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Fortran

FORTRAN

FORTRAN (FORmula TRANslating) is a programming language historically used in math, science, and engineering programs. It is recognized as the first high-level programming language. High-level programming languages are much closer to human language than machine language, through which computer hardware accepts commands. High-level languages eventually get translated to a primary, numeric machine language consisting of zeros and ones.

FORTRAN was developed by John Backus at IBM's world headquarters in 1954, and was released in 1957 after three years of development. IBM was trying to make computers more user-friendly to increase sales. FORTRAN achieved this goal because it was easy to learn in a short period of time and required no previous computer knowledge. It eliminated the need for engineers, scientists, and other users to rely on assembly programmers in order to communicate with computers. Assembly code is a form of programming language that is closer to, and more complicated than, high-level languages.

FORTRAN's strength lies in its ability to perform numeric computations. However, in Computer Languages, Backus explained that most people incorrectly assumed FORTRAN's main contribution was that it allowed programmers to replace machine code with algebraic formulas, while in reality the language's main benefit was that it mechanized the organization of loops within programs, a device that became critical to many scientific applications.

After its initial release, FORTRAN evolved through several different versions. FORTRAN II was introduced about one year after the original, followed by FORTRAN III in 1958 and FORTRAN IV in 1962. To avoid confusion, the American National Standards Institute (ANSI) issued a standardized version of FORTRAN in 1966. Because this version had some limitations, Canada's University of Waterloo developed a version for students called WATFOR (WATerloo FORtran), followed by an enhanced version known as WATFIV. ANSI later introduced FORTRAN 77 around 1977, which cleared up some of the uncertainties surrounding its 1966 version and improved its compatibility as well as its ability to manipulate nonnumeric data and process files stored on removable disk and magnetic tape. In the early 1990s, ISO and ANSI developed FORTRAN-90.

Although FORTRAN is often referred to as being somewhat of a relic, computer science students were still taught the language in the early 2000s for historical reasons, and because FORTRAN code still exists in some applications. According to Computer-Literacy.com, in 1999 Fortran was still widely used in the aerospace and automotive industries, as well as government and research institutions, utilities and energy companies, and within various scientific communities.

FURTHER READING:

Appleman, Daniel. How Computer Programming Works. Berkeley: Apress. 2000.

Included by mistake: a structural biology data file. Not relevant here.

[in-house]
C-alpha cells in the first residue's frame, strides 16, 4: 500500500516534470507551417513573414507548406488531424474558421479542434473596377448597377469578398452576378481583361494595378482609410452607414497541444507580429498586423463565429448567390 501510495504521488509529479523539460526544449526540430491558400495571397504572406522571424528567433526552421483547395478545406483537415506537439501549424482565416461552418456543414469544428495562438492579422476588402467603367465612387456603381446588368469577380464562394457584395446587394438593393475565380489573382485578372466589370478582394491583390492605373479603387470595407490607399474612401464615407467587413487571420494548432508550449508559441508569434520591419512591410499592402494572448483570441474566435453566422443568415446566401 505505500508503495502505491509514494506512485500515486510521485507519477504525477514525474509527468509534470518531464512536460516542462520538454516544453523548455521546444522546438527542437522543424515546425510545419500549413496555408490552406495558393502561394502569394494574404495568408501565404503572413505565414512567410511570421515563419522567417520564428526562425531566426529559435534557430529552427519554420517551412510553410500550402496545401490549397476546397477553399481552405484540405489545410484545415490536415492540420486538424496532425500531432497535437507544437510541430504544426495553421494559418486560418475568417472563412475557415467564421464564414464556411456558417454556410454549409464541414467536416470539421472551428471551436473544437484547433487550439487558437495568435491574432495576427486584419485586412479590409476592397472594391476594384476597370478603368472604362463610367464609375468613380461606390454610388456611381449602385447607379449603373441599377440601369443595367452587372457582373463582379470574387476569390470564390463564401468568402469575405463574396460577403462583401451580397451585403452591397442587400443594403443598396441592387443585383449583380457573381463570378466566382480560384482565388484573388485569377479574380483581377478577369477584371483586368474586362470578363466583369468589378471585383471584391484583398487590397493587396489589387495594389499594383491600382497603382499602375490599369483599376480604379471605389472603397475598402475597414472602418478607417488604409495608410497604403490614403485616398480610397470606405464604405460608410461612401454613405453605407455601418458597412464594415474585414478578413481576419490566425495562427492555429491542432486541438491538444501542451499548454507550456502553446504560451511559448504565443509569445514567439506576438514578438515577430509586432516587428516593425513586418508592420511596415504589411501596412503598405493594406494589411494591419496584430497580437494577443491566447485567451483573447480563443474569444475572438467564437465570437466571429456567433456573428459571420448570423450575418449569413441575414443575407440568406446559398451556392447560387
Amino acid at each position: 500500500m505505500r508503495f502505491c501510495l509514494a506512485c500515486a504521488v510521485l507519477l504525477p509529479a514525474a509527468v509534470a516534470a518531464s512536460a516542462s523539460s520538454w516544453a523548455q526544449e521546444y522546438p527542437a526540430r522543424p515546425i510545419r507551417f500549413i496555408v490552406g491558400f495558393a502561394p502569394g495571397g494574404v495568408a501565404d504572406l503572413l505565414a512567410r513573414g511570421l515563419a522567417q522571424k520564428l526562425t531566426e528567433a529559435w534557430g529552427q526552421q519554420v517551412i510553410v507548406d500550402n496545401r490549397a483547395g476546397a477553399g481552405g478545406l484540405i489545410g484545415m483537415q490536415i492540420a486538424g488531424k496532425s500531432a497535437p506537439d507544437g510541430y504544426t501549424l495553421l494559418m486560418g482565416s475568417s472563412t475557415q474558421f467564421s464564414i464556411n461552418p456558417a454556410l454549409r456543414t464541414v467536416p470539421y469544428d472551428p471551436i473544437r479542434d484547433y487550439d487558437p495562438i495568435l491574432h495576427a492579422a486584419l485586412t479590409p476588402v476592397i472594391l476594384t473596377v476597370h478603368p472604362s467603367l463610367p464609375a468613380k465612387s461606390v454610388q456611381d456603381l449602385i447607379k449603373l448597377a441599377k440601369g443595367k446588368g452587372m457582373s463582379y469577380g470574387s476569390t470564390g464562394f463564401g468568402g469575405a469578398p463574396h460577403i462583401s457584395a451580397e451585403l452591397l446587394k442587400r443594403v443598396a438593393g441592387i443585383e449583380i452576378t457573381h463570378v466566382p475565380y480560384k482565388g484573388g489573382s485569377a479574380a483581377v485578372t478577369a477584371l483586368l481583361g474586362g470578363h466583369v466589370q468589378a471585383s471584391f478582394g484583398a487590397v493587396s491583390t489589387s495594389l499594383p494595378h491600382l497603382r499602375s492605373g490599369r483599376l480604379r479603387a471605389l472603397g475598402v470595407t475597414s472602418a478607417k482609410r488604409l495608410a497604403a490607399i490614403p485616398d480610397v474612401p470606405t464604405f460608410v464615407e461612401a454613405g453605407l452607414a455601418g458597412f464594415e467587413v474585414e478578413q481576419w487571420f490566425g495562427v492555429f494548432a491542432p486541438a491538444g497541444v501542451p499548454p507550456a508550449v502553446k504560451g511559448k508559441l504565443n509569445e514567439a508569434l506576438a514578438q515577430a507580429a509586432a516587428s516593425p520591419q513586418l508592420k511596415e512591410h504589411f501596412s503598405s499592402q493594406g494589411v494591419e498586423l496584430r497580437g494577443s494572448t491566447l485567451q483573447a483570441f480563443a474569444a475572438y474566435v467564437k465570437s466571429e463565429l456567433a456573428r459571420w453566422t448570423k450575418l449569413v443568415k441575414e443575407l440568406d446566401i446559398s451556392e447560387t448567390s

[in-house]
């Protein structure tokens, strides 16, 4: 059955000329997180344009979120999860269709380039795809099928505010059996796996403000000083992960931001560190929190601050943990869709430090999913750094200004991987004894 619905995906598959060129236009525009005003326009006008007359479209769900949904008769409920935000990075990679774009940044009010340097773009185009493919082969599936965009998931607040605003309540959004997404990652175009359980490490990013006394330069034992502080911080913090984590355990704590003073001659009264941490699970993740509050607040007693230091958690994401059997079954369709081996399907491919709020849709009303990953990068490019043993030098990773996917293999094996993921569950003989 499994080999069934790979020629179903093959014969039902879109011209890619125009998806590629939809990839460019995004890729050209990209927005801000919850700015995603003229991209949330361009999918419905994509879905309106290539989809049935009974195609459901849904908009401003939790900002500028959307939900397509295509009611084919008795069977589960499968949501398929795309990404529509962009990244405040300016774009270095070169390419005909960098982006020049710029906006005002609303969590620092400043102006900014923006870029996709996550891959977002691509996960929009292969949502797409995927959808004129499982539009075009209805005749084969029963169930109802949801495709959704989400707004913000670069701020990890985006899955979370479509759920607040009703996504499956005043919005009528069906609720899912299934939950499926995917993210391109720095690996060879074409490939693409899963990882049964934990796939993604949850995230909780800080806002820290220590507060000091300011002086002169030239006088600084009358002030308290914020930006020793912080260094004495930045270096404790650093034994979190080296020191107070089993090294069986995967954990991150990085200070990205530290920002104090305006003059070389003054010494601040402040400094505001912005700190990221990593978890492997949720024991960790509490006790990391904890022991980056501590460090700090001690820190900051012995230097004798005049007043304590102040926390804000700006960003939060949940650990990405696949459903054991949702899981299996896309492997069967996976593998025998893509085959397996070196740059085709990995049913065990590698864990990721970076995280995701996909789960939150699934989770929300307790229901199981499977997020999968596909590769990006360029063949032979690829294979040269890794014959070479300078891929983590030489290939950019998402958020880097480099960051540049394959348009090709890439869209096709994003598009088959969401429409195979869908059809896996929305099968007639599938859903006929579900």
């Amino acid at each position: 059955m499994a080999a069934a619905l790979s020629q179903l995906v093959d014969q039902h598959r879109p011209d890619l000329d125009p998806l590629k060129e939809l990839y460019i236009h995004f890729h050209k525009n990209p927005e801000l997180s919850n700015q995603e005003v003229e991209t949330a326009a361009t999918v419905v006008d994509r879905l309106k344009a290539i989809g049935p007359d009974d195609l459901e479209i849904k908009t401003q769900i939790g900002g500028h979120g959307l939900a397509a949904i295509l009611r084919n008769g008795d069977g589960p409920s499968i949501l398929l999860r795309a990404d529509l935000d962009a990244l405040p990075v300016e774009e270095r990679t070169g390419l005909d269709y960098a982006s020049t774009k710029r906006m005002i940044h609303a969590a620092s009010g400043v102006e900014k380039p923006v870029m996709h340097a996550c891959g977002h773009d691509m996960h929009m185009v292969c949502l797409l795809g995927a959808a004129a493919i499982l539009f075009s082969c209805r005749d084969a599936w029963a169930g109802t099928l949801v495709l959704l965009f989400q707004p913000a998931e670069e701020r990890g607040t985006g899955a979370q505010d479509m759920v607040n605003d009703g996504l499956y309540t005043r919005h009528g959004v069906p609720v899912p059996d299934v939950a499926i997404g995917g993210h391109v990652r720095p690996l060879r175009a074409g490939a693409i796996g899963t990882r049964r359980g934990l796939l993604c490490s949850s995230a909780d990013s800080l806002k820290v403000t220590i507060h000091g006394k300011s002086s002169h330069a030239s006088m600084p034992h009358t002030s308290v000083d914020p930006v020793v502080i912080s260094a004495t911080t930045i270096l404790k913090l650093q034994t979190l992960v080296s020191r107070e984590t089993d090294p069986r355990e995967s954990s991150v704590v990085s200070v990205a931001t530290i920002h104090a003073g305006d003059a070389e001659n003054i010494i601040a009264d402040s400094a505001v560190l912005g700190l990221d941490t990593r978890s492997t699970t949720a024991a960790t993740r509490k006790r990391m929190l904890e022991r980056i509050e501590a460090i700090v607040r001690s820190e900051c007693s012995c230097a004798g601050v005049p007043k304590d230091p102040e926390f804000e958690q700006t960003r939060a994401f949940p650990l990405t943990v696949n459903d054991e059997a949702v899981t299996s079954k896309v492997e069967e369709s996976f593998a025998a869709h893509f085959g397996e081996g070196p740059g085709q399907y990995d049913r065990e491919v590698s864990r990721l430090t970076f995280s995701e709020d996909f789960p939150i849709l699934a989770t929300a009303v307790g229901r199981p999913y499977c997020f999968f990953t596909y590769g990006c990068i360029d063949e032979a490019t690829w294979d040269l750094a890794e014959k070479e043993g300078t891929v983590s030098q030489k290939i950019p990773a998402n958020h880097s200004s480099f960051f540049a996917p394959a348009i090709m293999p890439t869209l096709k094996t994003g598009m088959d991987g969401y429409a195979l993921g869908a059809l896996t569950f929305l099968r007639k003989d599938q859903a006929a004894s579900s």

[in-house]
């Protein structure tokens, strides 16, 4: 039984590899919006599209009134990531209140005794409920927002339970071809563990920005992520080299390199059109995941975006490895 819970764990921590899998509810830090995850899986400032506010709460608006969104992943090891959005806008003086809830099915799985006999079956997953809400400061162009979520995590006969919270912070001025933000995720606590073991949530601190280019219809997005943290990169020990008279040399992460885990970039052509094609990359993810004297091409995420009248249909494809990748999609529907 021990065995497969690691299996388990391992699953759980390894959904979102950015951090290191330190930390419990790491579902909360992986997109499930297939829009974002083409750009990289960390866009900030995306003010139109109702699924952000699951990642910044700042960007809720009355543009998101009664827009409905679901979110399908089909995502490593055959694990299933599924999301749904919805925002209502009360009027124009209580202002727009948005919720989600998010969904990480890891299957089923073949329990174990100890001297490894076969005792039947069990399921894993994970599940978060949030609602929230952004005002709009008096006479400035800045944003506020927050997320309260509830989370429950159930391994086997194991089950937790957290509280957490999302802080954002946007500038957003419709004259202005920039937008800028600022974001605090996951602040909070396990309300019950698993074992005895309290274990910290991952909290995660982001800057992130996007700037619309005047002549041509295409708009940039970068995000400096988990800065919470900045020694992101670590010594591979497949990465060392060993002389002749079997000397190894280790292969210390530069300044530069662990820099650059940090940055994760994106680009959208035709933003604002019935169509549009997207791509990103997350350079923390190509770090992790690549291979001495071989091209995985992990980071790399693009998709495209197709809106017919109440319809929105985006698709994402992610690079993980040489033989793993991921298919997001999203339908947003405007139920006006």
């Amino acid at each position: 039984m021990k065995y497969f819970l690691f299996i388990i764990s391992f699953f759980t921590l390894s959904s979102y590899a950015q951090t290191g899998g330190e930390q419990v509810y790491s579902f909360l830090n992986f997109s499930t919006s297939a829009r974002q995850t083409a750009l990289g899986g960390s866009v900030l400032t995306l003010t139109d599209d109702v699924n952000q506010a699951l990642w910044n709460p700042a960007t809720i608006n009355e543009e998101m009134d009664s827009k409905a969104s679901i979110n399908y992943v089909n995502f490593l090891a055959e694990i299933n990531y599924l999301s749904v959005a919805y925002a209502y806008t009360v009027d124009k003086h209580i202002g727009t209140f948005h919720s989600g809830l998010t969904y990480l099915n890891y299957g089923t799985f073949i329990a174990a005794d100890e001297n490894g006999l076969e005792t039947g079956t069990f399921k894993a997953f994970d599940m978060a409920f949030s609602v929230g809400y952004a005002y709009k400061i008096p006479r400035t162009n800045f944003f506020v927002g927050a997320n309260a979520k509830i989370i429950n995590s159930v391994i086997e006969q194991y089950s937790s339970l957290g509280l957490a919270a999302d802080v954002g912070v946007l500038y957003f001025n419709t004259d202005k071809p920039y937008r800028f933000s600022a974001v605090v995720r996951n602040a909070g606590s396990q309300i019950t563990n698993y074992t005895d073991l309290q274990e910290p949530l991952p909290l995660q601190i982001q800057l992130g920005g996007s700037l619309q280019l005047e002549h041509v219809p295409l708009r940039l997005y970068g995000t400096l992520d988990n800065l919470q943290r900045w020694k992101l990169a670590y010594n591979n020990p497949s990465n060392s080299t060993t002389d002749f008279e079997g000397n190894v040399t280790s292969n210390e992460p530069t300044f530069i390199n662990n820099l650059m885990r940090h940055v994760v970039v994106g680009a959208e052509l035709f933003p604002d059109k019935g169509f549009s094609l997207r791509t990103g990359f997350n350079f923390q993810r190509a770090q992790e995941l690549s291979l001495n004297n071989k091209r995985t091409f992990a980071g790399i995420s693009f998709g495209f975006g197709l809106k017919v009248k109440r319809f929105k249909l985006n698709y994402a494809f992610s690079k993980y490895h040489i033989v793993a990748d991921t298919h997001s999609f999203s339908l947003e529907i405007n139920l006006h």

Computer Languages. Alexandria, Virginia: Time-Life Books. 1986.

"ComputerLiteracy.com Inks E-Commerce Pacts." BizReport, March 9, 1999. Available from www.bizreport.com/news/1999.

"FORTRAN." Ecommerce Webopedia, March 26, 2001. Available from e-comm.webopedia.com.

"FORTRAN." Techencyclopedia, March 7, 2001. Available from www.techweb.com/encyclopedia.

Leff, Lawrence F., and Arlene Podos. Computer Programming In FORTRAN The Easy Way. Woobury, New York: Barron's Educational Series Inc. 1985.

SEE ALSO: Programming Language

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Fortran

Fortran (or FORTRAN) Acronym for formula translation. A programming language widely used for scientific computation. The first version, Fortran I, was issued by IBM in 1956, to be succeeded by Fortran II in 1958. This in turn was succeeded by Fortran IV, also known as Fortran 66 when it was standardized by ANSI. This became the workhorse of the scientific world until it was replaced by Fortran 77. This version retained the flavor of the original Fortran but introduced some more modern concepts as a gesture towards structured programming. The latest version, Fortran 90, appeared after long and acrimonious discussion, and incorporates a large number of new capabilities. It incorporates most of the concepts and facilities of modern languages, though not always expressed in the most elegant manner.

Fortran programs use a notation strongly reminiscent of algebra (hence formula translation), and it is thus fairly easy for the scientist to specify a computation. Fortran II introduced the important idea of independent compilation of subroutines, making it possible to establish libraries of scientific subroutines. The efficient code produced by the early Fortran compilers did much to ensure the acceptance of high-level languages as a normal mode of use of computers.

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Fortran

For·tran / ˈfôrˌtran/ (also FORTRAN) • n. a high-level computer programming language used esp. for scientific computation.

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FORTRAN

FORTRAN: see programming language.

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Fortran

Fortran (or FORTRAN) (ˈfɔːtræn) Computing formula translation (a programming language)

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